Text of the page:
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Working memory deficits associated with chronic fatigue syndrome

Published online by Cambridge University Press:  05 March 2001

BONNIE M. DOBBS
Affiliation:
Department of Psychology, University of Alberta, Edmonton, Alberta, Canada
ALLEN R. DOBBS
Affiliation:
Department of Psychology, University of Alberta, Edmonton, Alberta, Canada
IVAN KISS
Affiliation:
Department of Psychiatry, Dalhousie University, Halifax, Nova Scotia, Canada

Abstract

Cognitive impairments are among the most frequently reported and least investigated components of the chronic fatigue syndrome (CFS). As part of a multifaceted study of the CFS, the present study investigated the cognitive functioning of chronic fatigue patients. The performance of 20 CFS patients was compared to that of controls (N = 20) on 4 tests of working memory (WM). Digit Span Forward was used to assess the storage capacity of WM. Multiple aspects of central executive functioning were assessed using several standard measures: Digit Span Backward, and Trails A and Trails B. More recently developed measures of WM were used to assess control of processing under temporal demands (working memory task) and resistance to interference (a sustained attention task). Deficits were restricted to more demanding tasks, requiring resistance to interference and efficient switching between processing routines. The overall results clearly implicate deficits in the control aspects of central executive function in CFS. (JINS, 2001, 7, 285–293.)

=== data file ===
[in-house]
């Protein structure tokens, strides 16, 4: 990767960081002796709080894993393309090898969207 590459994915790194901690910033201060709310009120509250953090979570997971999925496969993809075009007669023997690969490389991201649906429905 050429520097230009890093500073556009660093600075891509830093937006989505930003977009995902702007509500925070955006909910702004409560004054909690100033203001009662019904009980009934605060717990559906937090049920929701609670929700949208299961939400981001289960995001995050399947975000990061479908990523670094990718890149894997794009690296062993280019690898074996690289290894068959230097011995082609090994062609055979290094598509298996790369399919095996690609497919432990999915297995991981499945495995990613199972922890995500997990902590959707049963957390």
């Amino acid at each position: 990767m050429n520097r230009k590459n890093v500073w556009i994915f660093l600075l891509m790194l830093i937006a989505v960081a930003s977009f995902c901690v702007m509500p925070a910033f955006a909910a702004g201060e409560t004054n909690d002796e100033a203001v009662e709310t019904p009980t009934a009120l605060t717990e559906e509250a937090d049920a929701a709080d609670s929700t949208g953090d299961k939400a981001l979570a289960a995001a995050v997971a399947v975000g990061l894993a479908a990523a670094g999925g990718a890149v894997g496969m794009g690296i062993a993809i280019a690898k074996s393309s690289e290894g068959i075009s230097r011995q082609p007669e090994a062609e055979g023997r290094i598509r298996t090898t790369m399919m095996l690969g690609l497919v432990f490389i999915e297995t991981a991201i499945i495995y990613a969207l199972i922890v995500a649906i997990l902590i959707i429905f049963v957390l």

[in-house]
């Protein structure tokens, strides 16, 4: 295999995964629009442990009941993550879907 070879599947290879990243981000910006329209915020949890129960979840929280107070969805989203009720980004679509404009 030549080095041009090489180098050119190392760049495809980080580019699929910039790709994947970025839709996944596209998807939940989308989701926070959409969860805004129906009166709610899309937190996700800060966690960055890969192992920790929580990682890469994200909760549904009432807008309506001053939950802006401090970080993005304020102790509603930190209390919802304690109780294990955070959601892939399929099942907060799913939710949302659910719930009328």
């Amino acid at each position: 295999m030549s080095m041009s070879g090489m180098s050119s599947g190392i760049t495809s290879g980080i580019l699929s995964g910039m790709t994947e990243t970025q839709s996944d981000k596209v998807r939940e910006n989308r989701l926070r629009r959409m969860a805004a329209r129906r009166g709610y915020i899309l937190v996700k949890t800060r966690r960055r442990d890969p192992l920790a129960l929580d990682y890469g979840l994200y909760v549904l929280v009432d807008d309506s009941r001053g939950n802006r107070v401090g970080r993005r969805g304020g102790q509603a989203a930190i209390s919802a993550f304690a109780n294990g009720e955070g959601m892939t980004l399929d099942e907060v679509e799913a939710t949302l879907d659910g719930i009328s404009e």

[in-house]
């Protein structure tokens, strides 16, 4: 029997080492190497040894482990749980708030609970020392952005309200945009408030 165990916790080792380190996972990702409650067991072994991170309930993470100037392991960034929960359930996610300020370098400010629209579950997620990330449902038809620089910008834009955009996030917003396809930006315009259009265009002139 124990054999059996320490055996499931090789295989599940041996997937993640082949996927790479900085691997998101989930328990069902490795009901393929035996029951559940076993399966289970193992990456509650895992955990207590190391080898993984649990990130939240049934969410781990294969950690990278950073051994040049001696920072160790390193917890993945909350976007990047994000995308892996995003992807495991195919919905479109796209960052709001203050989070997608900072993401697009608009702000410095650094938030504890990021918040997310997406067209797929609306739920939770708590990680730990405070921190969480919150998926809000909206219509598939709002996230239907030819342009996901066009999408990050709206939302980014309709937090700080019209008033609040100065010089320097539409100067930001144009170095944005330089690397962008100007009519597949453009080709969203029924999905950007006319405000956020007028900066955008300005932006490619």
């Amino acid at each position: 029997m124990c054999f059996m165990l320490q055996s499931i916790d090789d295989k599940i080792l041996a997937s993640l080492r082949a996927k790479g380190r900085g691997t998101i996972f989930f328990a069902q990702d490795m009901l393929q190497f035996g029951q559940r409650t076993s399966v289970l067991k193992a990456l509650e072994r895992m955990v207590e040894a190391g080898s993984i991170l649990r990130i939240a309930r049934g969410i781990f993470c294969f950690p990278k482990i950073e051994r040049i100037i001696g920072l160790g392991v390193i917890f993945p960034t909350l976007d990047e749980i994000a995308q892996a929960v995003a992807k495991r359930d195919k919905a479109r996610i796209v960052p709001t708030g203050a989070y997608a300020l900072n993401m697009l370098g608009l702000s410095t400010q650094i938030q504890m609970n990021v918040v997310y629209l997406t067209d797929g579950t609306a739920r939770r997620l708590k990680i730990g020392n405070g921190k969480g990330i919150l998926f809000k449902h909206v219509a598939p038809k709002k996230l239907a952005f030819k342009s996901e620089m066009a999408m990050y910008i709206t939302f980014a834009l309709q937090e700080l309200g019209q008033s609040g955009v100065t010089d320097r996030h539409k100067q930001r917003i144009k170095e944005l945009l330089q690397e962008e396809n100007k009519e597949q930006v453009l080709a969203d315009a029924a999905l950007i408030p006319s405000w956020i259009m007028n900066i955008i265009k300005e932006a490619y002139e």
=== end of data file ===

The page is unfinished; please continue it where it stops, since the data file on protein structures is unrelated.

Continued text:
Type
Research Article
Copyright
© 2001 The International Neuropsychological Society

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